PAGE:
Many of us added a daily walk to our regular routine last year, but doing the same route over and over can get a little tedious. Our bodies can also adapt to it, meaning we push ourselves less and burn fewer calories.
There are many compelling mental health reasons to stay motivated. Exercise outdoors improves mood, reduces stress and anger and improves confidence and self-esteem. So, instead of skipping your walk for fear of boredom, here are a few things you can do to mix it up.
Challenge (and reward) yourself
If you have a set route you do every day set yourself some small challenges. Can you complete the route in a faster time? Can you avoid slowing down when going uphill? Is it easier or harder if you reverse the route?
If you complete your challenge don’t forget to reward yourself, even if it’s just an affirming pat on your own back, or a coffee and tasty snack when you get home.
Check things off a list
Write up a list of things you might encounter during your walk and tick them off as you go. Here are some examples:
- pick up a piece of litter and throw it away
- identify plants and flowers
- look for wildlife
- run down a hill
- say hello to everyone you pass.
This is a great way to enjoy your walk in an unusual way and gets you moving differently.
Walk on different textures
This could be a bit difficult if your usual route follows the pavement but walking across as many different textures and types of ground as you can is great for getting the small muscles in your feet working. Navigating muddy puddles, tree branches and sand also keeps things interesting.
Change up your route
We usually have an idea of where we’re going when we head out the door for a walk, but some spontaneity can do wonders. Add some excitement to your walks by taking different directions when you come to crossroads. You could take it a step further by bringing along a die and assign numbers to each possible direction. You could also hop on a bus for a few stops and walk back.
Go for longer
Exactly how long you should walk for depends on your starting point and existing fitness level. For one person, 10 minutes could be a challenge, for others 90 minutes might be standard. Progress slowly, adding two to five extra minutes to each walk per week. Once you build up to a duration that feels challenging but doable, you can stay there – or try dropping back down to a shorter distance at a faster pace.
Feel the burn with some added weight
Walking already involves your calves, quads, hamstrings, glutes, and core. Integrating weights can further challenge those muscles and also recruit more of your upper body.
There are several ways to add weight to your walk:
- carry light dumbbells
- add some wrist weights
- invest in a weighted vest
- load up a securely fitting backpack.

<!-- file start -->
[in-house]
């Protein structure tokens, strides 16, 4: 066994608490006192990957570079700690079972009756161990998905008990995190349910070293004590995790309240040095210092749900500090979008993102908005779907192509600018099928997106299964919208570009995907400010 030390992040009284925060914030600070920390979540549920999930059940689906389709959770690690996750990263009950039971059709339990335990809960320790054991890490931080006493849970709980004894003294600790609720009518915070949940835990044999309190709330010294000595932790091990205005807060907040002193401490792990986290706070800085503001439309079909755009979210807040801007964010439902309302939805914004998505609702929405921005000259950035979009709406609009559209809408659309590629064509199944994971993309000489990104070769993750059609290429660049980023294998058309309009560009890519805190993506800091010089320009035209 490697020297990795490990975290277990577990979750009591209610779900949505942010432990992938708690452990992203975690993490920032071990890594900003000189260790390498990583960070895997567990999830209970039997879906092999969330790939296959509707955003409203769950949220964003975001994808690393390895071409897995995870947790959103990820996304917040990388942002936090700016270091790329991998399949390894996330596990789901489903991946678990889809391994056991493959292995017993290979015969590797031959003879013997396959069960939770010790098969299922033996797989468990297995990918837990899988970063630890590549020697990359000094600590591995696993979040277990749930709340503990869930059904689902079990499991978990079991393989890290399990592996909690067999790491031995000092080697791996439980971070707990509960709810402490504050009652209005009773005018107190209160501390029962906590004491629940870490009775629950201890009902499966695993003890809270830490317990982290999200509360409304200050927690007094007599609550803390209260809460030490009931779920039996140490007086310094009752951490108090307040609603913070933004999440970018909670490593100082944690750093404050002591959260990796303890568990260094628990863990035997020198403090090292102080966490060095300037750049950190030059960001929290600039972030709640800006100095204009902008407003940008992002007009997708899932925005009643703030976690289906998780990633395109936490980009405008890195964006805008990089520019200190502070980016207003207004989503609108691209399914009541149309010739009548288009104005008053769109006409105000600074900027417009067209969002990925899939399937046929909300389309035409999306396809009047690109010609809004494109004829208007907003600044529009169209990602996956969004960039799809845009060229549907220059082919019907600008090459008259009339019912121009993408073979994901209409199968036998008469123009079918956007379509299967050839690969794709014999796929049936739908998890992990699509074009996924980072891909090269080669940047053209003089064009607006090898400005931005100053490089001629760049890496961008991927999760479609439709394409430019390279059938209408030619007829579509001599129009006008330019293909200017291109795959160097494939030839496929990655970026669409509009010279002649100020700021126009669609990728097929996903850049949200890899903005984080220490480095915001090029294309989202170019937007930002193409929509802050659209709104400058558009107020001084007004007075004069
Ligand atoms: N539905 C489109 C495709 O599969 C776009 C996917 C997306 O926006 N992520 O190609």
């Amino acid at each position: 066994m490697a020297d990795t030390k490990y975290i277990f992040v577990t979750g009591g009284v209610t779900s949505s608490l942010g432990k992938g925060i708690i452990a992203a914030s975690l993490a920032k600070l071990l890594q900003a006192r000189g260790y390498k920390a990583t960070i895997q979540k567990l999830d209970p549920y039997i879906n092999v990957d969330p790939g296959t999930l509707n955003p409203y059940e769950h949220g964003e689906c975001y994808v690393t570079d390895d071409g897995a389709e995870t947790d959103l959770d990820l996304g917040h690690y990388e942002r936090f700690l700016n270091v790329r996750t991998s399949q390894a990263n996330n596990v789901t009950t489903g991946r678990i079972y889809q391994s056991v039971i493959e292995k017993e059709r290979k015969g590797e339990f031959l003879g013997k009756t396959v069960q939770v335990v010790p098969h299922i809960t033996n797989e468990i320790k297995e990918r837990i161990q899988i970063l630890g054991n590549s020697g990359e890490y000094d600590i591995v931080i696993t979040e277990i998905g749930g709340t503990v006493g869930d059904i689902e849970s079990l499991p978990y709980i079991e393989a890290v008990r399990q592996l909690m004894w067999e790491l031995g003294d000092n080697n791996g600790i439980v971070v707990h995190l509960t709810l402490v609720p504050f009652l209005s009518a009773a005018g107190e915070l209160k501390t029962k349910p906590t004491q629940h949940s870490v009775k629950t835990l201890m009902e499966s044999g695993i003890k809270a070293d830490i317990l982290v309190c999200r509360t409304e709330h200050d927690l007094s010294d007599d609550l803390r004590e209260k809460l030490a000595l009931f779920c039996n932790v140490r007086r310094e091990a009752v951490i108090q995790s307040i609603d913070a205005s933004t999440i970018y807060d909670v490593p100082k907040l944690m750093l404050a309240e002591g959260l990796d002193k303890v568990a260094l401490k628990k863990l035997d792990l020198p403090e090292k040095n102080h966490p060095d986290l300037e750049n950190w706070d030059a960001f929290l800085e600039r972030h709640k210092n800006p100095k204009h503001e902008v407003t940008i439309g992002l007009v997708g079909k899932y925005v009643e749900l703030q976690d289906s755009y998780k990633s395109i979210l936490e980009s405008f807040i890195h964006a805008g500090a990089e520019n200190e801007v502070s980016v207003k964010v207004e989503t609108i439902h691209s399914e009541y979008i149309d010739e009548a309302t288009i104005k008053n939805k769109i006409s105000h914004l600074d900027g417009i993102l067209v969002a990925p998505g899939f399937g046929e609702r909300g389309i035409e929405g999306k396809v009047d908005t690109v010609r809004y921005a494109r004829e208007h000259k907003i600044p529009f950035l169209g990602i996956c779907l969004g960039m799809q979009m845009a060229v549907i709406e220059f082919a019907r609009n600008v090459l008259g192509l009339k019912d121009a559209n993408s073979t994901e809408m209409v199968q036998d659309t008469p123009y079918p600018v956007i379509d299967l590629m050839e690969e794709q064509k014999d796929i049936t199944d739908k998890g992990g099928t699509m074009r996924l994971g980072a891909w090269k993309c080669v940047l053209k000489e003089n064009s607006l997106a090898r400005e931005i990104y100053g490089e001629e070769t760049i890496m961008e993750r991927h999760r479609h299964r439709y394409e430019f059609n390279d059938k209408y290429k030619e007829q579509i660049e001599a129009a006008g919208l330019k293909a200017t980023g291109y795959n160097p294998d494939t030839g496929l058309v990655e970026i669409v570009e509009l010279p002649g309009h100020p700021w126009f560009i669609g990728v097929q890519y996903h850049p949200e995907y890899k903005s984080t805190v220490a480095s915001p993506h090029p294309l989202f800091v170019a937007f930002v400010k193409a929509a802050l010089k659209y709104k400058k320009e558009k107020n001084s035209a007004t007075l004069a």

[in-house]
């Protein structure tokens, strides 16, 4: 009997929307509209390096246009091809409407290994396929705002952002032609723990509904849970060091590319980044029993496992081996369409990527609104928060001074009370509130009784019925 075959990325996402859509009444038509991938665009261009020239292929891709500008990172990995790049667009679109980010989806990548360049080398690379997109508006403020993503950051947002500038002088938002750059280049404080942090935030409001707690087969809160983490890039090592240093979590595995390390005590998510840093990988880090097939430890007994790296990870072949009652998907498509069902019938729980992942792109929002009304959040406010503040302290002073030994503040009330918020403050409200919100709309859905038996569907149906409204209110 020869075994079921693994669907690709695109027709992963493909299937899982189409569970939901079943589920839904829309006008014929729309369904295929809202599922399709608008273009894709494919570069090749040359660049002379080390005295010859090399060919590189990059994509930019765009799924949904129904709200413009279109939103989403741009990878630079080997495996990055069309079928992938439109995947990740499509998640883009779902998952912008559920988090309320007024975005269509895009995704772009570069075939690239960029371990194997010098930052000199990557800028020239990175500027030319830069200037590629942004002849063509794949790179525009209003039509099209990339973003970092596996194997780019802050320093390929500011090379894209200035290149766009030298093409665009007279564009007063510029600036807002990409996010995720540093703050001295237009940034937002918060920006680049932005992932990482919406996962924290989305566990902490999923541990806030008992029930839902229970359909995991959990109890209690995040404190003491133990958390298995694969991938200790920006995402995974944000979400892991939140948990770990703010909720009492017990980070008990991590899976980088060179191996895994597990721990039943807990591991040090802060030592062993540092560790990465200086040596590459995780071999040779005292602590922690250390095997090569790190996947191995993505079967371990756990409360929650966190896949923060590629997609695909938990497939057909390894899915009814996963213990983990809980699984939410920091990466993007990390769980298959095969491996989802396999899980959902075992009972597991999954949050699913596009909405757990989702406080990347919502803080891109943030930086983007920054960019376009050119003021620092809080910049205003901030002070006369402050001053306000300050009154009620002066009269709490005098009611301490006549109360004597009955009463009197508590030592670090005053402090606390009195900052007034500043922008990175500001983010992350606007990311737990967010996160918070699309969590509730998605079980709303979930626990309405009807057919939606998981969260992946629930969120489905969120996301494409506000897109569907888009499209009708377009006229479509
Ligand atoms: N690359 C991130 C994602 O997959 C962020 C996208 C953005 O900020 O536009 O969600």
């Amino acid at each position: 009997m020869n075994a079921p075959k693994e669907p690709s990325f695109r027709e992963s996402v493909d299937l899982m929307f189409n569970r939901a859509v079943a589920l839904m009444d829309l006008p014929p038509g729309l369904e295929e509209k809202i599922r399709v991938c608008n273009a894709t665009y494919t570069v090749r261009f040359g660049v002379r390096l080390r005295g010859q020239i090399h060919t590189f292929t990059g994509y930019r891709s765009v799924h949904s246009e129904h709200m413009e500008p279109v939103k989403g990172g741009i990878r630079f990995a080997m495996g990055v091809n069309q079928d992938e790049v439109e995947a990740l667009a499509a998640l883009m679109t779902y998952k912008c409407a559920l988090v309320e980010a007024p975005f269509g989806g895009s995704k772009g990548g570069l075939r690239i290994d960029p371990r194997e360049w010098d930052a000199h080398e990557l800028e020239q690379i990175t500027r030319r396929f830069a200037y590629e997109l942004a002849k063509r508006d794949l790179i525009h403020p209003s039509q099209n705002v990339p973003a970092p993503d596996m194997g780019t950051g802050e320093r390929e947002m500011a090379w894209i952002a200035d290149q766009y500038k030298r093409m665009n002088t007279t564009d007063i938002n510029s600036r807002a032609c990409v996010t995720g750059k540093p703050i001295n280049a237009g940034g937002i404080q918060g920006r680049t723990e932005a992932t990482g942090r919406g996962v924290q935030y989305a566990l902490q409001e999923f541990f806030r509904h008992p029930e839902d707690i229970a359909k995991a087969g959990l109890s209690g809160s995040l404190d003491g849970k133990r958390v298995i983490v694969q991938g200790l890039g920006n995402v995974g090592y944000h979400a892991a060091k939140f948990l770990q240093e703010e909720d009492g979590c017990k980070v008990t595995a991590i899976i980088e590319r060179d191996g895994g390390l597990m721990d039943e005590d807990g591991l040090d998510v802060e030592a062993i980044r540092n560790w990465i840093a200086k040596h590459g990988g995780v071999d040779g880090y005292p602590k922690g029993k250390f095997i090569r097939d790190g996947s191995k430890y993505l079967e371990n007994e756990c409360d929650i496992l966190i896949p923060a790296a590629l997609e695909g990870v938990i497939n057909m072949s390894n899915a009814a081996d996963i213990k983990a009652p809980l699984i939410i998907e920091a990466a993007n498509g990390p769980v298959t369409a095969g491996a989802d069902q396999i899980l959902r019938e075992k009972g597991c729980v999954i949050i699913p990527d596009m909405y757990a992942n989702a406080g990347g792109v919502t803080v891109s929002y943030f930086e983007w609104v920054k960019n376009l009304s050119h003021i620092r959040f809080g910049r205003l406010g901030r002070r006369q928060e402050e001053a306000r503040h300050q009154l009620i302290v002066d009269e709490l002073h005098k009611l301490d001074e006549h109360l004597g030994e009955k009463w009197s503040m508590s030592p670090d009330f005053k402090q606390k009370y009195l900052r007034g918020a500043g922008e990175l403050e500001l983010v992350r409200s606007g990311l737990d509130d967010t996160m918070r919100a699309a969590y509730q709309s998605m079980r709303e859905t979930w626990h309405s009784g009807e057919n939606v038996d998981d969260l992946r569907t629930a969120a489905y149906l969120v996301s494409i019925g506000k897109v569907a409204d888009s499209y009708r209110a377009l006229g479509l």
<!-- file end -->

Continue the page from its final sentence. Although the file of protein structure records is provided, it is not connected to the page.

Just make sure to keep the weight balanced – and that you’re comfortable with the (unweighted) moves before adding that extra resistance.
Ankle weights, while great for some workouts, can interfere with your knee alignment when worn while walking.
Add in some intervals
Incorporating short periods of harder effort can make your walk more challenging, and more fun. If you’re not sure where to start, try an interval pyramid. Start with a 10-minute warm-up at a focused pace where you can still maintain a conversation, but you feel as though you’re working. Then speed up until you can only speak in short sentences; hold this pace for one minute before slowing down again for one minute. Follow that with two minutes fast and two minutes easy, then three minutes fast and three minutes easy. Work your way back down again with two minutes fast and two minutes easy, then one minute fast and one minute easy, before finishing with a five-minute recovery.
If you don’t want to worry about timing yourself, make it less formal and use the landmarks around you. Pick a bench, tree or lamppost and walk fast until you reach it then spend a minute at a recovery pace before choosing another landmark.
Walk at a different time of the day
The nature of the area you’re walking through can completely change during the day. Bustling cities can be surprisingly peaceful early in the morning and long beaches can be great for people watching during a lunchtime stroll.
Changing the time of your walk can show familiar places in a whole different light.
Pick up the phone
Call someone you haven’t spoken to in a while, walking and talking can bring lots of joy.
How do you keep your walks fresh? Is there a neighbourhood walk you do often? Do you like to walk on your own or with a friend?
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